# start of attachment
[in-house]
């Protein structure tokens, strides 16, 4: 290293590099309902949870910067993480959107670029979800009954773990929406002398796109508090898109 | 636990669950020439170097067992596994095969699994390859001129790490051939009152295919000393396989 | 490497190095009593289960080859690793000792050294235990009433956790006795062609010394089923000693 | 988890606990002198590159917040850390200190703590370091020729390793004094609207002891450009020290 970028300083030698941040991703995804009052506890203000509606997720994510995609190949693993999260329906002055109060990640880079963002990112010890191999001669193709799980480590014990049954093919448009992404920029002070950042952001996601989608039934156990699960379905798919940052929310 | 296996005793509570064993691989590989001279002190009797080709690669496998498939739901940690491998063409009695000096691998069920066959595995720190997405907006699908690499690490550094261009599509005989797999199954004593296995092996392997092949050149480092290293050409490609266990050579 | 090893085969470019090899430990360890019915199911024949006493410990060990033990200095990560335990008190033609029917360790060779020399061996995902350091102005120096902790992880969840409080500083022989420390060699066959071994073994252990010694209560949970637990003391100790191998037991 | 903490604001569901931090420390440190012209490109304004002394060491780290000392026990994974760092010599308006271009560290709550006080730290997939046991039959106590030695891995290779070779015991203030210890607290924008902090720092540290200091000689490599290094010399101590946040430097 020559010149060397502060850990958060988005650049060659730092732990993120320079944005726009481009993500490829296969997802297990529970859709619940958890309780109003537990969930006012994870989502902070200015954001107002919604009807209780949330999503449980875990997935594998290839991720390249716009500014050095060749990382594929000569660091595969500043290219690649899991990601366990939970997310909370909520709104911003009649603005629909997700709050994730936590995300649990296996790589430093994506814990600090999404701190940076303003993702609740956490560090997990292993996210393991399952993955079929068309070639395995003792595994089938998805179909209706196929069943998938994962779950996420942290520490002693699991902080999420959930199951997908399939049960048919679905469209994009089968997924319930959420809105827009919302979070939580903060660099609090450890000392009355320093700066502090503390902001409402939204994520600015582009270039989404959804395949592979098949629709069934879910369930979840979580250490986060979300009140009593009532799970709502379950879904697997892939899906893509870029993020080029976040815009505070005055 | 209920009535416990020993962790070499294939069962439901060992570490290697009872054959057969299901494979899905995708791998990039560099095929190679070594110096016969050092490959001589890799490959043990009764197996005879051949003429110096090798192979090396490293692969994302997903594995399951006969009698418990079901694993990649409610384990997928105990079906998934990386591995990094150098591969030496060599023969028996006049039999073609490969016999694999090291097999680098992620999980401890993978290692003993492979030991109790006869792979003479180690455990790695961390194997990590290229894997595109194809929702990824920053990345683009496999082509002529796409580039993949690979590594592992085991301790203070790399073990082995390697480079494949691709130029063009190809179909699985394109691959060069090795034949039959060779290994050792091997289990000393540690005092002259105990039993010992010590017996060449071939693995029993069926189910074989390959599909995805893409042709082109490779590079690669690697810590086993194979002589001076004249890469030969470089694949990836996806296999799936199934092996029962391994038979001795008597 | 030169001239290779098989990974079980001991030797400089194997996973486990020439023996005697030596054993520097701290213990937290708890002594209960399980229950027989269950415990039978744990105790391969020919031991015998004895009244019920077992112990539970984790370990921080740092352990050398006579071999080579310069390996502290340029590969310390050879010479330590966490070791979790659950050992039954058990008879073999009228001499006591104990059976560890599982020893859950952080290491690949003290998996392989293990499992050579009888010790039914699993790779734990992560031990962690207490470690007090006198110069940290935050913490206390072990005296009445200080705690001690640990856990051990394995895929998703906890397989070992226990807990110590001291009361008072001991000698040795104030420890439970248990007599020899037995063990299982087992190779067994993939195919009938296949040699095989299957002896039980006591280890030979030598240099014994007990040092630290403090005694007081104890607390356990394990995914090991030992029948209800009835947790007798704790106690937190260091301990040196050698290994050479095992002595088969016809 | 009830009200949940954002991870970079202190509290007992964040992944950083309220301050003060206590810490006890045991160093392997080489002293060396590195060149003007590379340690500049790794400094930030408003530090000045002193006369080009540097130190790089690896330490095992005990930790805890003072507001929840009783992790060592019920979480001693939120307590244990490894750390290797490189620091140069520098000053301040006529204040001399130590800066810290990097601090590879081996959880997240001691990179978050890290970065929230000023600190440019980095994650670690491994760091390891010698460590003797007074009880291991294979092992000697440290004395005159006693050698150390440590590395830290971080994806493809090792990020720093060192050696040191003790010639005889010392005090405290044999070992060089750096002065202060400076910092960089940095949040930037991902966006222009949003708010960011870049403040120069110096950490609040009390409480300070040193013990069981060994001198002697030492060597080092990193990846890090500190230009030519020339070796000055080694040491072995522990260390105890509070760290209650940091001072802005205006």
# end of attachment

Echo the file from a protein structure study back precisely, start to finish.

[in-house]
């Protein structure tokens, strides 16, 4: 290293590099309902949870910067993480959107670029979800009954773990929406002398796109508090898109 | 636990669950020439170097067992596994095969699994390859001129790490051939009152295919000393396989 | 490497190095009593289960080859690793000792050294235990009433956790006795062609010394089923000693 | 988890606990002198590159917040850390200190703590370091020729390793004094609207002891450009020290 970028300083030698941040991703995804009052506890203000509606997720994510995609190949693993999260329906002055109060990640880079963002990112010890191999001669193709799980480590014990049954093919448009992404920029002070950042952001996601989608039934156990699960379905798919940052929310 | 296996005793509570064993691989590989001279002190009797080709690669496998498939739901940690491998063409009695000096691998069920066959595995720190997405907006699908690499690490550094261009599509005989797999199954004593296995092996392997092949050149480092290293050409490609266990050579 | 090893085969470019090899430990360890019915199911024949006493410990060990033990200095990560335990008190033609029917360790060779020399061996995902350091102005120096902790992880969840409080500083022989420390060699066959071994073994252990010694209560949970637990003391100790191998037991 | 903490604001569901931090420390440190012209490109304004002394060491780290000392026990994974760092010599308006271009560290709550006080730290997939046991039959106590030695891995290779070779015991203030210890607290924008902090720092540290200091000689490599290094010399101590946040430097 020559010149060397502060850990958060988005650049060659730092732990993120320079944005726009481009993500490829296969997802297990529970859709619940958890309780109003537990969930006012994870989502902070200015954001107002919604009807209780949330999503449980875990997935594998290839991720390249716009500014050095060749990382594929000569660091595969500043290219690649899991990601366990939970997310909370909520709104911003009649603005629909997700709050994730936590995300649990296996790589430093994506814990600090999404701190940076303003993702609740956490560090997990292993996210393991399952993955079929068309070639395995003792595994089938998805179909209706196929069943998938994962779950996420942290520490002693699991902080999420959930199951997908399939049960048919679905469209994009089968997924319930959420809105827009919302979070939580903060660099609090450890000392009355320093700066502090503390902001409402939204994520600015582009270039989404959804395949592979098949629709069934879910369930979840979580250490986060979300009140009593009532799970709502379950879904697997892939899906893509870029993020080029976040815009505070005055 | 209920009535416990020993962790070499294939069962439901060992570490290697009872054959057969299901494979899905995708791998990039560099095929190679070594110096016969050092490959001589890799490959043990009764197996005879051949003429110096090798192979090396490293692969994302997903594995399951006969009698418990079901694993990649409610384990997928105990079906998934990386591995990094150098591969030496060599023969028996006049039999073609490969016999694999090291097999680098992620999980401890993978290692003993492979030991109790006869792979003479180690455990790695961390194997990590290229894997595109194809929702990824920053990345683009496999082509002529796409580039993949690979590594592992085991301790203070790399073990082995390697480079494949691709130029063009190809179909699985394109691959060069090795034949039959060779290994050792091997289990000393540690005092002259105990039993010992010590017996060449071939693995029993069926189910074989390959599909995805893409042709082109490779590079690669690697810590086993194979002589001076004249890469030969470089694949990836996806296999799936199934092996029962391994038979001795008597 | 030169001239290779098989990974079980001991030797400089194997996973486990020439023996005697030596054993520097701290213990937290708890002594209960399980229950027989269950415990039978744990105790391969020919031991015998004895009244019920077992112990539970984790370990921080740092352990050398006579071999080579310069390996502290340029590969310390050879010479330590966490070791979790659950050992039954058990008879073999009228001499006591104990059976560890599982020893859950952080290491690949003290998996392989293990499992050579009888010790039914699993790779734990992560031990962690207490470690007090006198110069940290935050913490206390072990005296009445200080705690001690640990856990051990394995895929998703906890397989070992226990807990110590001291009361008072001991000698040795104030420890439970248990007599020899037995063990299982087992190779067994993939195919009938296949040699095989299957002896039980006591280890030979030598240099014994007990040092630290403090005694007081104890607390356990394990995914090991030992029948209800009835947790007798704790106690937190260091301990040196050698290994050479095992002595088969016809 | 009830009200949940954002991870970079202190509290007992964040992944950083309220301050003060206590810490006890045991160093392997080489002293060396590195060149003007590379340690500049790794400094930030408003530090000045002193006369080009540097130190790089690896330490095992005990930790805890003072507001929840009783992790060592019920979480001693939120307590244990490894750390290797490189620091140069520098000053301040006529204040001399130590800066810290990097601090590879081996959880997240001691990179978050890290970065929230000023600190440019980095994650670690491994760091390891010698460590003797007074009880291991294979092992000697440290004395005159006693050698150390440590590395830290971080994806493809090792990020720093060192050696040191003790010639005889010392005090405290044999070992060089750096002065202060400076910092960089940095949040930037991902966006222009949003708010960011870049403040120069110096950490609040009390409480300070040193013990069981060994001198002697030492060597080092990193990846890090500190230009030519020339070796000055080694040491072995522990260390105890509070760290209650940091001072802005205006």